A few days ago, Carl and I were talking about the impact that ChatGPT and related technologies have had on those of who spend – or spent – a lot of time writing long form articles showing how to achieve things within the context of software development.
Both he and I, among others – perhaps including some of you who are reading this post or regularly read this blog – have been around long enough to remember what it was like growing up online, learning how the machine works, how to write code, and perhaps even studying it in both high school and college, and maybe beyond that.
For me, it was a combination of AOL, the the programming forums, VB3, and then onward and upward to other languages, operating systems, and platforms from there. True story: The first copy of Linux I ever received was Slackware that someone I met in IRC sent to me via USPS. The site doesn’t look enough different today.
So many afternoons, nights, and evenings were spent hopping between playing games like King’s Quest (Six is the best and I’ll fight you for it) and then signing online to see what certain people were building (such as a TCP/IP checkers game built fully in Visual Basic) to random proggies people were using to manipulate AOL, and from trying to wrap my head around C++, to trying to make sense of Dan Appleman’s Programmer’s Guide to the Win32 API.
Fast far forward to the early two thousands and sites like Stack Overflow come online (from the minds of long-time bloggers Joel Spolsky and Jeff Atwood, no less) and begin having perhaps the largest scale and gamified way to get your programming-related questions answered quickly.
In fact, I remember listening to the podcast on my iPod Shuffle while running through the suburbs of the north Atlanta metro area. They’d talk about how they were discussing certain aspects of the site from an object-oriented programming standpoint, the technology stack they were using – which was .NET – and they were using Subversion as their version control system.
And I’m old enough to be one of the double-digit user accounts. And I remember them growing into what was originally called The Stack Overflow Trilogy. It was a really cool time to be a young software developer working in web application development.
All of this is to say:
I don’t recall a single new set of sites and/or technologies being introduced that so quickly impacted what those of us who do what we do for a living.
Sure, certain technologies or libraries or languages or tools have come and gone, but when I think about major inflection points of utilities that have impacted software developers, Stack Overflow and ChatGPT (along with its related technologies such as Copilot) are the first thing to come to mind.
I’m shooting from the hip as I’m drafting this late at night and should be giving this more thought, but I digress.
Anyway, during the conversation with Carl, he made the following claim:
I think ChatGPT wrecked our type of content
I’ve been rolling it over in my mind for the past few days not so much because I disagree – I actually firmly agree – but I’ve been thinking about the following two points:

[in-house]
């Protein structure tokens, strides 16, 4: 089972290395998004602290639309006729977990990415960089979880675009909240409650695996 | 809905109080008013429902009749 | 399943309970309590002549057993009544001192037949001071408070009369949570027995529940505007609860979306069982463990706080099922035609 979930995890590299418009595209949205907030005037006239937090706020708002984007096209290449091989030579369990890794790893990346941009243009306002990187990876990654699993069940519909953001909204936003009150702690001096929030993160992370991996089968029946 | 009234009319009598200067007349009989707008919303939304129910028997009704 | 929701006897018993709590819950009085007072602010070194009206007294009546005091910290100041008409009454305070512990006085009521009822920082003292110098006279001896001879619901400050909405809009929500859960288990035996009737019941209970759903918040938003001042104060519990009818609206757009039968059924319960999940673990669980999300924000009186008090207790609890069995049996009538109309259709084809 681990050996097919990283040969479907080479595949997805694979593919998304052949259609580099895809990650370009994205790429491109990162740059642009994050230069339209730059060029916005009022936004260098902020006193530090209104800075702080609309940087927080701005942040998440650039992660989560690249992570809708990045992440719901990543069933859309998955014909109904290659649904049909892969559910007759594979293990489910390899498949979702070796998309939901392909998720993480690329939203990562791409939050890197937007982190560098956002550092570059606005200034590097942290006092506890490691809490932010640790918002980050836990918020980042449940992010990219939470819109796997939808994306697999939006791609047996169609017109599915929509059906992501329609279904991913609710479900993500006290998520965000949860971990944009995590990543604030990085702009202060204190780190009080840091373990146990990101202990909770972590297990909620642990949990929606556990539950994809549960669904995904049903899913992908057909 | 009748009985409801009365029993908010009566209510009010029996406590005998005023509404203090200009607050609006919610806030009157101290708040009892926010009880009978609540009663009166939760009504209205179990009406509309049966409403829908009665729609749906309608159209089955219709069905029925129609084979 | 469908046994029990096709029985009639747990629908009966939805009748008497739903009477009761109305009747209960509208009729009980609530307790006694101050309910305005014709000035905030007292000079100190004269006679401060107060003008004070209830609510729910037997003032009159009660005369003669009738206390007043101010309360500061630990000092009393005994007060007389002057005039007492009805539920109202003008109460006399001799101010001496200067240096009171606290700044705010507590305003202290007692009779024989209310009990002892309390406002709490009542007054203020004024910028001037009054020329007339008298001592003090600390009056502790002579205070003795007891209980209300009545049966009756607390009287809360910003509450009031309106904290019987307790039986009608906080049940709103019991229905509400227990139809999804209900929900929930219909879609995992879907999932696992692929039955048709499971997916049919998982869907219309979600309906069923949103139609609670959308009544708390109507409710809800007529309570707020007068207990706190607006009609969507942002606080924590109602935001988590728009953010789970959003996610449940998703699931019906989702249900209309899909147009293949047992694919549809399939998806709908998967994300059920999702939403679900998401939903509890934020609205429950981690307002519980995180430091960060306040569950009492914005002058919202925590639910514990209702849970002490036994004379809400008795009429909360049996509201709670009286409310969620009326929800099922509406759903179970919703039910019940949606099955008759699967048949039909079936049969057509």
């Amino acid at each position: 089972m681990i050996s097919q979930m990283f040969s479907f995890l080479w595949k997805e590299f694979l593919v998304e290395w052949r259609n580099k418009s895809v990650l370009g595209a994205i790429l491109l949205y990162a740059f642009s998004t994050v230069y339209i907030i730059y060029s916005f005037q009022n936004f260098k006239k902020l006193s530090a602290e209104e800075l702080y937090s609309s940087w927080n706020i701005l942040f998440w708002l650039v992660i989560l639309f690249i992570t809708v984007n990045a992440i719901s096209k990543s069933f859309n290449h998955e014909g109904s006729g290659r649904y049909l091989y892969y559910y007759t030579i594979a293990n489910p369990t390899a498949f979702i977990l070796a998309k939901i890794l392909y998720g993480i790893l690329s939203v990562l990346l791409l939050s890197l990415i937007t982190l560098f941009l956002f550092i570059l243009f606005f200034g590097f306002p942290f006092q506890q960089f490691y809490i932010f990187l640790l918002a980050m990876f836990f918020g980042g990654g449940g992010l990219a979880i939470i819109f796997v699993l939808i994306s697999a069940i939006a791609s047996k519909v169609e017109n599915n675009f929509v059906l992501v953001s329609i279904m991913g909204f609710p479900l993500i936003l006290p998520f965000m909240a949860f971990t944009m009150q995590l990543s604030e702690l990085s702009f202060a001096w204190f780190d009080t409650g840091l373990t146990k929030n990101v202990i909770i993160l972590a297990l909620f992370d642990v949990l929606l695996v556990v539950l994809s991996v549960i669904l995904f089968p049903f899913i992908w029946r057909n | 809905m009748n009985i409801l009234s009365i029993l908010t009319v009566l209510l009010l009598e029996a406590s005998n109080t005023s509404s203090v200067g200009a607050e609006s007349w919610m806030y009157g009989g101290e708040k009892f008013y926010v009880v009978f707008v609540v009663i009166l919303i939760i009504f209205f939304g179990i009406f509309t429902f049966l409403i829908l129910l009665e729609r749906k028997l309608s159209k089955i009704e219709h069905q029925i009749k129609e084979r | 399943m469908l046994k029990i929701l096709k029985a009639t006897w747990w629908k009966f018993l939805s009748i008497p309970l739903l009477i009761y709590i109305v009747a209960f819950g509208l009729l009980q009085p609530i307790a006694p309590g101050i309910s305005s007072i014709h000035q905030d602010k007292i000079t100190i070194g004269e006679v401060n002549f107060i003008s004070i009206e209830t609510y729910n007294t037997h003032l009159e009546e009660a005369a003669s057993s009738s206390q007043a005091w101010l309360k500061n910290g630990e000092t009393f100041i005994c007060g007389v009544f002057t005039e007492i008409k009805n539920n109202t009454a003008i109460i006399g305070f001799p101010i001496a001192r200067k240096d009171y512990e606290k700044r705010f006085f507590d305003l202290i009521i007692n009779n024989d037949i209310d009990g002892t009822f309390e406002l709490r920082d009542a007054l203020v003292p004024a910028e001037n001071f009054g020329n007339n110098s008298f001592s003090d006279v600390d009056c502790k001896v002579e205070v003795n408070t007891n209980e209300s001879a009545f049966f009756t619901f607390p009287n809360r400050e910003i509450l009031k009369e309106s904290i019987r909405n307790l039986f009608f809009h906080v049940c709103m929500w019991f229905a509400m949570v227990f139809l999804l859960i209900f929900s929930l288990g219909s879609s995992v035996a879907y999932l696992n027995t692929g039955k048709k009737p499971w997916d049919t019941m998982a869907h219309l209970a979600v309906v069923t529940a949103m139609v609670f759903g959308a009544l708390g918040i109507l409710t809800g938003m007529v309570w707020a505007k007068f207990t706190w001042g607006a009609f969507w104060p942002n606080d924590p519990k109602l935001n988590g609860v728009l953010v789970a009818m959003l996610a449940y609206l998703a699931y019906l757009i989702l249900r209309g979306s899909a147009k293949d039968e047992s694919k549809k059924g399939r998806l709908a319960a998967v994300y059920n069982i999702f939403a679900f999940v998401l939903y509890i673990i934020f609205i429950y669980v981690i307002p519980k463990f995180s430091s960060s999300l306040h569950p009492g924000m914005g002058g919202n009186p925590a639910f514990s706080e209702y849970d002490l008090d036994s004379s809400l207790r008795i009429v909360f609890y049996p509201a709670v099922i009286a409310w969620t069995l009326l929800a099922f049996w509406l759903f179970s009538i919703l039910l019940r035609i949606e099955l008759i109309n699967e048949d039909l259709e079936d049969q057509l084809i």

- It’s paradoxical. Bloggers wrote the content that helped train a massive LLM that ultimately negate the need for that kind of content. Granted, we could continue to feed the machine, so to speak, but LLMs can learn from themselves given the right interaction.
- The goal was never to provide a quick way to copy and paste a solution, but how to learn how to solve a problem when you weren’t sure how to approach it. (And this is something that I think serves anyone in the field of applied computer science well.)
When you’re someone who enjoys writing about technical concepts for yourself and others, the ultimate goal isn’t to show someone how to quickly do something. More so, it’s to show how to approach problem solving in the abstract and to understand the tradeoffs of various solutions.
On Social Media
Then I got to thinking about all of the people in WordPress I’ve met over the years, then I got to thinking about all of the people in adjacent groups I’ve met over the years. Those work work in:
- backend languages,
- front-end languages,
- content creators,
- and so on.
So I decided to hop back on to X/Twitter for a bit to see how those people have been using the platform since ownership changed hands earlier this year.
And what I found during my, what you may call, straw poll was that there’s a lot of people who haven’t abandoned the platform at all. Instead, they subscribe for access to the premium features of the platform, who are writing long form content, who are sharing longer form content than I think we’d more likely see on some blogs just five years ago.
So then I brought all of this back to what I’ve traditionally written about and in the field in which I work, and I’ve noticed that there are a lot of people spending a lot of time writing about development work as it relates to WordPress on X/Twitter rather than on their blog.